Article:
The first President Bush wasn't alone in not really getting the "vision thing." My observation is that far too many nonprofits tend to operate a bit on the "pinball" model of defining strategy. Like the rolling, steel ball, their leaders "bounce" about from bumper to flipper to occasional desired target. They have a tendency to be reactive to outside forces that determine their trajectory, moving toward opportunities that become available, rather than proactive in defining challenging opportunities or initiatives and crafting the strategic plans to achieve them.
Yet, even for these organizations, it is quite common to deal daily in pursuits that are characterized by strong visionary elements:
• Formidable challenges...
• Challenging objectives...
• Significant obstacles...
• Aggressive action plans...
• Time sensitive achievements...
What many "don't get" is the language that helps define and clarify "vision" for their constituencies -- both internal and external. Effective "packaging" of strategic directions is often the difference between defining a compelling vision and business as usual. And this can make all the difference between a successful development effort and failure.
Take a moment to examine the goals you are striving to achieve. Your immediate plans may not appear to be aggressive enough to thoroughly excite the uninitiated. But what is the ultimate outcome if you continue to move forward -- and to meet or exceed your goals? Then what? What can be achieved? How long will it take to achieve it? What will be the impact of accomplishing that "final step?" When you begin to paint that picture in such a way that it stirs your soul, then you are beginning to understand how to "package" vision that will engage others.
There are three qualities that define powerful visions:
1. They should have SUBSTANCE.
2. They should have SCOPE.
3. They should have STRETCH.
Visions should have substance. By this I mean they should deal with issues or concerns that truly matter, that are consequential in their impact. Vague ideas or concepts are not visionary. Neither are undefined targets. If targets are uncertain, how will you know if you hit them? Write your goals so they are clearly defined -- they have numbers, deadlines, and defined consequences (create an impact statement -- what happens if we achieve this; what happens if we don't?).
Compelling visions have scope. Compelling visions push beyond existing boundaries, existing conditions, or the capabilities of your organization. They define a range of focus that is broader than we can presently see.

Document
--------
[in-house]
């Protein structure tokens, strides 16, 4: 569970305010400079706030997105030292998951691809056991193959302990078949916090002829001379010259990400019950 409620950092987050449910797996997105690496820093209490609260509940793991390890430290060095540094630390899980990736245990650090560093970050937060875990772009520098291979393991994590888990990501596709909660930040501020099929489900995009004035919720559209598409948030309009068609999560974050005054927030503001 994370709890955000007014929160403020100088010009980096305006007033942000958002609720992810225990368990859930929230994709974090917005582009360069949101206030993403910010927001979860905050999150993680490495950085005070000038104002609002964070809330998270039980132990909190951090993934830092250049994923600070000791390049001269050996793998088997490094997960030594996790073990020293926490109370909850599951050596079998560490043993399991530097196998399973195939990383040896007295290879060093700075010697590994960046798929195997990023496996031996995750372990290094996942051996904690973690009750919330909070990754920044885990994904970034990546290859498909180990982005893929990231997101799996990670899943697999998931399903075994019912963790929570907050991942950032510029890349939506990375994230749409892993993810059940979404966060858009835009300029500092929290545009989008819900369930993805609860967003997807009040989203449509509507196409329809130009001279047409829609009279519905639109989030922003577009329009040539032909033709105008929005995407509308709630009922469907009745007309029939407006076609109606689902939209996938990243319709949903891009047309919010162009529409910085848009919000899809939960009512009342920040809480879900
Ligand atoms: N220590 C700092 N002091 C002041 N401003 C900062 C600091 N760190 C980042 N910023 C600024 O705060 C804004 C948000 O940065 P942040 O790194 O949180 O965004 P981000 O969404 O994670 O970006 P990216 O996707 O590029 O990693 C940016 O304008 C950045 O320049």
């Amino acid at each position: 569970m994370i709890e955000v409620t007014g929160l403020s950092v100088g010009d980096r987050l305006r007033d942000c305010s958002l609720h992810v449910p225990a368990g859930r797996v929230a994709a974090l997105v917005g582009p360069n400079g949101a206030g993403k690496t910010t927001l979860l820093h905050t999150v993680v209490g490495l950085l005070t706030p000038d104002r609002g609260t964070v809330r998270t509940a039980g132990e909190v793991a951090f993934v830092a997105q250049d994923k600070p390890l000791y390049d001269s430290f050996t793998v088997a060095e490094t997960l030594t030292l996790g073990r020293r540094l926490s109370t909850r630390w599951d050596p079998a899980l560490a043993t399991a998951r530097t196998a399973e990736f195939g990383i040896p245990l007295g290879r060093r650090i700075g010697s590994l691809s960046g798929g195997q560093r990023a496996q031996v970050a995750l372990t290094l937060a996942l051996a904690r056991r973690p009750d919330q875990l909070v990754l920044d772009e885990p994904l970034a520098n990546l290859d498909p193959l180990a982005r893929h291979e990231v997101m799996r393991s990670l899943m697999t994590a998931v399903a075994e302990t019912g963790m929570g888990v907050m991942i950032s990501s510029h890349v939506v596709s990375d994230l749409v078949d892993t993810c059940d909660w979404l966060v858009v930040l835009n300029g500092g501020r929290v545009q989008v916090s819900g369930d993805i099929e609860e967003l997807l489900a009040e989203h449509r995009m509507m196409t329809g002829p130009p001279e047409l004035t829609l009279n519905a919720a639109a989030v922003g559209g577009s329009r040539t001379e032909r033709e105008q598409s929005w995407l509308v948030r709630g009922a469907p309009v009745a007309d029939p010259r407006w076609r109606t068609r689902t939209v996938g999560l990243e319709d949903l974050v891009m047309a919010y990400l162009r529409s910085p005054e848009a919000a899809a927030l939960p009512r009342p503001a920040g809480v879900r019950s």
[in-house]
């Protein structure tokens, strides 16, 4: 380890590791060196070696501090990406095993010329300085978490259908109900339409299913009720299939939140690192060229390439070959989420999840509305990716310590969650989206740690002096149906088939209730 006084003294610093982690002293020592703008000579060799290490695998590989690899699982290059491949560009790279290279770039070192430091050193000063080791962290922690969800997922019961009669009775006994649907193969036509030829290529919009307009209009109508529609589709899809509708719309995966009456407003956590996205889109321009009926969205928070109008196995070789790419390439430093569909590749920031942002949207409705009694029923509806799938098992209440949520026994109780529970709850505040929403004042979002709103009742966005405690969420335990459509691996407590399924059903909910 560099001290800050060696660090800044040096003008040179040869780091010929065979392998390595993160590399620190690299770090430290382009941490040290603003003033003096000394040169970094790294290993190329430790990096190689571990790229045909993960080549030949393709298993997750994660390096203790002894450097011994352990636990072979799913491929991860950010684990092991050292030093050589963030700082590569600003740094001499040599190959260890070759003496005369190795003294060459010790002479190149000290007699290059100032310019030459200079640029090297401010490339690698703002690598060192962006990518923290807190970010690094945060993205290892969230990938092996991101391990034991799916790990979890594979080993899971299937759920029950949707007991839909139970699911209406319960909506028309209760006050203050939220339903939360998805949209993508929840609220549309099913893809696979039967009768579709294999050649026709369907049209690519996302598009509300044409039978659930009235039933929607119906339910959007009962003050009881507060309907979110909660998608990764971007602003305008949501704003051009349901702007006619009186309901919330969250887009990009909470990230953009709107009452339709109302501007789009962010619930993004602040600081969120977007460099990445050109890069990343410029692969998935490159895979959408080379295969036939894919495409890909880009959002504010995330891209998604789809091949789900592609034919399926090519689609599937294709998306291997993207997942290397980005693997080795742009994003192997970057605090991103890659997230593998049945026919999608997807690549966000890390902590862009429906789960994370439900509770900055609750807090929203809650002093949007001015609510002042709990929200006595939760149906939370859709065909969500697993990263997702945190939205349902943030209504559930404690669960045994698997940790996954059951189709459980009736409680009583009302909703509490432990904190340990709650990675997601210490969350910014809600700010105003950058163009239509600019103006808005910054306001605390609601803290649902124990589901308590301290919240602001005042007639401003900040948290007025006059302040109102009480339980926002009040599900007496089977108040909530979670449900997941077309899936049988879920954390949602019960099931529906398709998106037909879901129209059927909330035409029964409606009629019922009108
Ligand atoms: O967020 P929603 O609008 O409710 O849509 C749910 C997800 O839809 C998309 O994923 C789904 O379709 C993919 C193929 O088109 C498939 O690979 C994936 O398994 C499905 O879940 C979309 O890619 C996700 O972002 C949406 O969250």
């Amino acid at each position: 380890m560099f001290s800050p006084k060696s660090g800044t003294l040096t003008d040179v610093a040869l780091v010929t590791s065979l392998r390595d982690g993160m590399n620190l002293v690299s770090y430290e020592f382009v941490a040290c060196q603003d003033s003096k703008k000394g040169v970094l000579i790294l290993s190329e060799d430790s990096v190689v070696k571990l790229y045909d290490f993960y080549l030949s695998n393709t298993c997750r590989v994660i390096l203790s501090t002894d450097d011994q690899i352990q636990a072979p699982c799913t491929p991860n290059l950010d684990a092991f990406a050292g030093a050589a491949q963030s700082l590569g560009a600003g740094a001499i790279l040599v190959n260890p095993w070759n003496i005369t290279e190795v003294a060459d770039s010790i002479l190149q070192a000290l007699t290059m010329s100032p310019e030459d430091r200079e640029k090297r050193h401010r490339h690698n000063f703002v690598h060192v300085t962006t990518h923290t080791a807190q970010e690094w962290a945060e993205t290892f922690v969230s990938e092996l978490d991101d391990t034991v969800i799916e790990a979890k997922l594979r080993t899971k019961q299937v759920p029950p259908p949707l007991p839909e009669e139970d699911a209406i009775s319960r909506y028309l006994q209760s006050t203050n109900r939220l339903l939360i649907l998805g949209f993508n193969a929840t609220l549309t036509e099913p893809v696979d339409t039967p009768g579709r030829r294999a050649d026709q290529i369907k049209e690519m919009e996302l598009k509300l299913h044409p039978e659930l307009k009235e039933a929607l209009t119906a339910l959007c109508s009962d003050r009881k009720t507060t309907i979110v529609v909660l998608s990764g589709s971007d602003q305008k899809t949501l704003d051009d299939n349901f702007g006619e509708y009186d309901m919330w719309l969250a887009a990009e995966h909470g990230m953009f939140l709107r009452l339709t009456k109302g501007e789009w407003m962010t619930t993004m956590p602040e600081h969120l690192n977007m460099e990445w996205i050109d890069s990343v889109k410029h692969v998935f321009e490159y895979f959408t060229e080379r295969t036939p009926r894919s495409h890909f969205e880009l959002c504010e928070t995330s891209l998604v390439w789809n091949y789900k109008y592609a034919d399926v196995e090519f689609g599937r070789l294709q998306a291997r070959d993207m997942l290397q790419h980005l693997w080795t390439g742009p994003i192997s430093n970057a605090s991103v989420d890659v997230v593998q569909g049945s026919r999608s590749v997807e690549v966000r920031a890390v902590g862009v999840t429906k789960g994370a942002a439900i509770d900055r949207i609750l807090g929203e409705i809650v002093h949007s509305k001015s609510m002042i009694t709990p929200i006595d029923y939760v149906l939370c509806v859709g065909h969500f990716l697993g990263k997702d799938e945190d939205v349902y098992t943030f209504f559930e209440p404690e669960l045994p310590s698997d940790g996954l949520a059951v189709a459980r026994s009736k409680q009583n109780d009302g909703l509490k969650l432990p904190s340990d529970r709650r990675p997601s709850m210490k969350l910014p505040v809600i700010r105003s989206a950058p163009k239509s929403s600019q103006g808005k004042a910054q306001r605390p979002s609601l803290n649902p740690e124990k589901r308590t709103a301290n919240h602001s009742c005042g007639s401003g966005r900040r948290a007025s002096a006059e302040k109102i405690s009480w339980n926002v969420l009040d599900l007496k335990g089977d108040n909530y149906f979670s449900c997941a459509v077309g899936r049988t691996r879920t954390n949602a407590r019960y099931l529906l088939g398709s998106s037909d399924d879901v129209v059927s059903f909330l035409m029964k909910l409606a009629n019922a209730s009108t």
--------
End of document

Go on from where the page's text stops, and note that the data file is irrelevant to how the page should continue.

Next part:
Visions should have stretch. We know there are always organizational limitations of capacity -- in terms of resources, of personnel, of reach or ability. Operating within your capacity is one thing...and many nonprofits are very good at "maintaining" what they have. But real vision may be about increasing your capacity that you may accomplish significantly more than your current resources allow! A visionary objective recognizes the practical limitations of an organization -- and seeks to stretch beyond them.
Steve Case wisely observed, "Vision without execution is merely hallucination." You certainly don't want to position your nonprofit as "audacious bordering on asinine." And I don't mean to imply a level of enthusiasm is needed for unrealistic achievement. But what I DO mean is that, from top to bottom, the language of your organization must begin to reflect a "dare to dream" enthusiasm that is beyond "business as usual." Your organization’s work is still amazing to the vast majority of those who appreciate and support your cause. But, as insiders, we tend to treat it internally as casually as a dry cleaner who goes about his business every day.
You and your organization must adopt a sense of amazement, enthusiasm, and gusto in your pursuit of visionary objectives and opportunities. To package those in such a way that demonstrates your organization is both a vital enterprise and one that is worthy of people's interest, enthusiasm, and participation. Vision is about destinations, yes. But COMPELLING vision is about galvanizing the minds, hearts, resources and energies of people who are willing to engage in pursuing those destinations alongside you.
You simply cannot mount a strong and compelling campaign for any cause if the call to action is uncertain, weak or nonexistent. Packaging – i.e. the language of vision -- truly does matter.
Jeff McLinden is vice president of McConkey-Johnston International a consulting firm with more than 30 years of service to nonprofit clients, and is president of Fundraising Success Team, an online community for people involved in nonprofit fundraising. Jeff has taught at dozens of national conferences and may be reached at email@example.com.